Monetization Strategy (Short Sale against the Box)

Why is there no tax liability in short sale against the box?

Say for instance in own 100 units of Company A which sells for $1 and this $100 constitute 70% of my total asset. I am also an executive of the company and company policy prohibits me from selling. To monetize the position, I approached a broker to borrow 99% of my holdings (99 units) in Company A and sold it in the market for $1 each, thereby generating $99 which I can invest in order asset classes to diversify my portfolio.

The question is: Why is there no tax liability for the sale?

Either i own the stock or not, as long as an asset has been sold, there should some form of tax liability accompnying the sale. So how come Short Sale against the Box manages to evade this tax liability?

In the real world there are tax liabilities. Keep in mind however that you haven’t actually sold the shares you own - you’ve sold borrowed shares and retained yours with the original cost base.

The IRS has constructive sale rules which are similar to Canada’s synthetic sale. These rules effectively consider the position sold for tax purposes if you eliminate a substantial portion of your risk.

The actual rules are ambiguous and do not clearly define what is meant by a “substantial portion”, although it is generally believed to be > than 80% or 90%. You need serious tax advice before implementing this is the real world.

The text ignores this because I’m sure there are some countries that do not have such tax policies in place. For the purpose of the exam assume that the transaction is tax free.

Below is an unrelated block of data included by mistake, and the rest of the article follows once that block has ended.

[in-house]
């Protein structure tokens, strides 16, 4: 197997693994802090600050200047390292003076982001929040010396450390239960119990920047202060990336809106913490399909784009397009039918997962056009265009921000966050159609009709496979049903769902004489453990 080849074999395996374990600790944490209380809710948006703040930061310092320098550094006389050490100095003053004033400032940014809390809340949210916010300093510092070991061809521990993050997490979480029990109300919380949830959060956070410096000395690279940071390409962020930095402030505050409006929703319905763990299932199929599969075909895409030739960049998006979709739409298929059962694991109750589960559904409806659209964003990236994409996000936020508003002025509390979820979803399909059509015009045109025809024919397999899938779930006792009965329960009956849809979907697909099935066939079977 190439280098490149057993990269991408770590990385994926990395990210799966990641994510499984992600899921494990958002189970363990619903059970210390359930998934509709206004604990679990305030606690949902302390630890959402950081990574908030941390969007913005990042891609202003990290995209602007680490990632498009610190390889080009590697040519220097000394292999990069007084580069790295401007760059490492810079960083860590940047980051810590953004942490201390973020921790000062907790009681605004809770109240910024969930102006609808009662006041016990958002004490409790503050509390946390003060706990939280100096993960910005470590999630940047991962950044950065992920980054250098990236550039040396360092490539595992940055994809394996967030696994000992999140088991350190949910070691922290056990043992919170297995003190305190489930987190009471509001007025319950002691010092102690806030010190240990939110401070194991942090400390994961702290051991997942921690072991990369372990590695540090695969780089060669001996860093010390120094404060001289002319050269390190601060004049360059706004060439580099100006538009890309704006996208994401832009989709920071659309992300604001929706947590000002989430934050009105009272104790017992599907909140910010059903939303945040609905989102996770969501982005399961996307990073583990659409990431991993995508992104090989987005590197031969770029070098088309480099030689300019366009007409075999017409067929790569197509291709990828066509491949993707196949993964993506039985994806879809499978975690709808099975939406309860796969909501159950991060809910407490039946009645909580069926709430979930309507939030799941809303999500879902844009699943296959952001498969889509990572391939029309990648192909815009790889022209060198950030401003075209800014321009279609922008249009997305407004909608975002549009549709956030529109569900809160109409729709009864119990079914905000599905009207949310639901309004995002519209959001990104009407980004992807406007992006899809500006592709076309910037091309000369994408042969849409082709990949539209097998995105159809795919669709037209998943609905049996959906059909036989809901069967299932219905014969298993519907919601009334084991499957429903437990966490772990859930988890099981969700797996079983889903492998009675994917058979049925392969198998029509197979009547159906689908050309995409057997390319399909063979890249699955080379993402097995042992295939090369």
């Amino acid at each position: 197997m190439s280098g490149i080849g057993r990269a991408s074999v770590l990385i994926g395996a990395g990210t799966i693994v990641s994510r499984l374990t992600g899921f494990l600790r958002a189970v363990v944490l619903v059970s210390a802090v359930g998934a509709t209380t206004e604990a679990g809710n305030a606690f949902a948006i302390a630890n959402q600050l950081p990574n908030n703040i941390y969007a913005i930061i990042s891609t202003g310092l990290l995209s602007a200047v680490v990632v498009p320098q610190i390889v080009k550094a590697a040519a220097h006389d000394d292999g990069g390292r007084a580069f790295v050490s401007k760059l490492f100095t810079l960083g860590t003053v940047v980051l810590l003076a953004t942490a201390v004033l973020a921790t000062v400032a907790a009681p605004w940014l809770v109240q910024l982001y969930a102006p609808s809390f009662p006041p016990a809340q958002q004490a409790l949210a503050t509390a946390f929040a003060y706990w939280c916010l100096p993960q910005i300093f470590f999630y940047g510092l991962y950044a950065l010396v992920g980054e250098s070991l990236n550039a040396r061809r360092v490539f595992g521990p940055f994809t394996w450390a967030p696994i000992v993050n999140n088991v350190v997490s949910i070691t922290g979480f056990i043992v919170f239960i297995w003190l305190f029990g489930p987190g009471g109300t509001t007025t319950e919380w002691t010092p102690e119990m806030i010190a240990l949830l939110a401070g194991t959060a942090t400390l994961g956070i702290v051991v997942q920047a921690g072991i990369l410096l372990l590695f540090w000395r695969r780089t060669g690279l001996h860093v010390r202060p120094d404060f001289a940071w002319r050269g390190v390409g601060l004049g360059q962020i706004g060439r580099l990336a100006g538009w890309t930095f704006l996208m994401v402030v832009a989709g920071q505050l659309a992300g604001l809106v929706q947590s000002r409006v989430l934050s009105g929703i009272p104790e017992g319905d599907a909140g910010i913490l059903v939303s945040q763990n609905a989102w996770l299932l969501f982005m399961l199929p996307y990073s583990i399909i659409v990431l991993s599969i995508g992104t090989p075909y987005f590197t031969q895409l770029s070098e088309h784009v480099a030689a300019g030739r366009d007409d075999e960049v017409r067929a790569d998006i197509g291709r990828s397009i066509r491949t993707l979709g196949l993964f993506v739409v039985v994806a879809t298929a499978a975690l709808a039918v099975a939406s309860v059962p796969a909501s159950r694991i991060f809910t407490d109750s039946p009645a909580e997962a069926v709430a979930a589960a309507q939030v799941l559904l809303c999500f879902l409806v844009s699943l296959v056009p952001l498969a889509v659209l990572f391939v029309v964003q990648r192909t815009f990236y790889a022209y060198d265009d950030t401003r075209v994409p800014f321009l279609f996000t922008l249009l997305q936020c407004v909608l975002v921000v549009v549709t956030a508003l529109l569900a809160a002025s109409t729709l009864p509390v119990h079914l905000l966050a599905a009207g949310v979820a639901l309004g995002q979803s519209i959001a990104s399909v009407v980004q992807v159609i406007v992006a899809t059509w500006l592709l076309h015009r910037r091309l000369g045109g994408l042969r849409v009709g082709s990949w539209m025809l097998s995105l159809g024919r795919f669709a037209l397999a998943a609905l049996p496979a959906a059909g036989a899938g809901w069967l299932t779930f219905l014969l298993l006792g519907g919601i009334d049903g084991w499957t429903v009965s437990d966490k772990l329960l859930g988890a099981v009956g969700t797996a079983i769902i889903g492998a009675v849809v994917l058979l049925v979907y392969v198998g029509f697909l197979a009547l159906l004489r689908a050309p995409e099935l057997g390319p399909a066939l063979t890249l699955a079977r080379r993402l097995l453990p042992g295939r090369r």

Saw this in the curriculum:

Historically, the concept of capital gain realization has been tied to the “sale or disposition” of appreciated securities. In the case of monetization transactions, there has been no actual transaction in the appreciated securities themselves. That is, there is no formal legal “connection” between the monetization transaction and the appreciated securities. The investor still owns the securities and, if the securities are viewed in isolation, remains fully exposed to the risk of loss and opportunity for profit associated with the securities. The investor can assert that entering into a monetization arrangement does not, as a matter of legal form, constitute a sale or disposition of the appreciated securities.

I have the following question:
Richards: “My broker says he can arrange a cashless collar against CTAS or a short sale against the box. I understand that both methods will avoid incurring an immediate capital gain and both will expose me to the same level of market risk. I can borrow against the position in both cases and offset the cost of borrowing with the CTAS dividends.”

Richards’ understanding about monetizing CTAS is most accurate with respect to:

  1. using the CTAS dividends to offset borrowing costs.
  2. avoiding immediate capital gains under both strategies.
  3. the risk exposure of both strategies.

*** COrrect option is 2**

In my opinion, there is a tax even becasue since you sell the option, , you earn money that sould pay taxes (even if is a 0 cash collar, becase the expense does not imply a tax earning). On the other hand, option 1 is true since the lender of the stock has the economic right of the dividend. What i am getting wrong??

thanks in advance.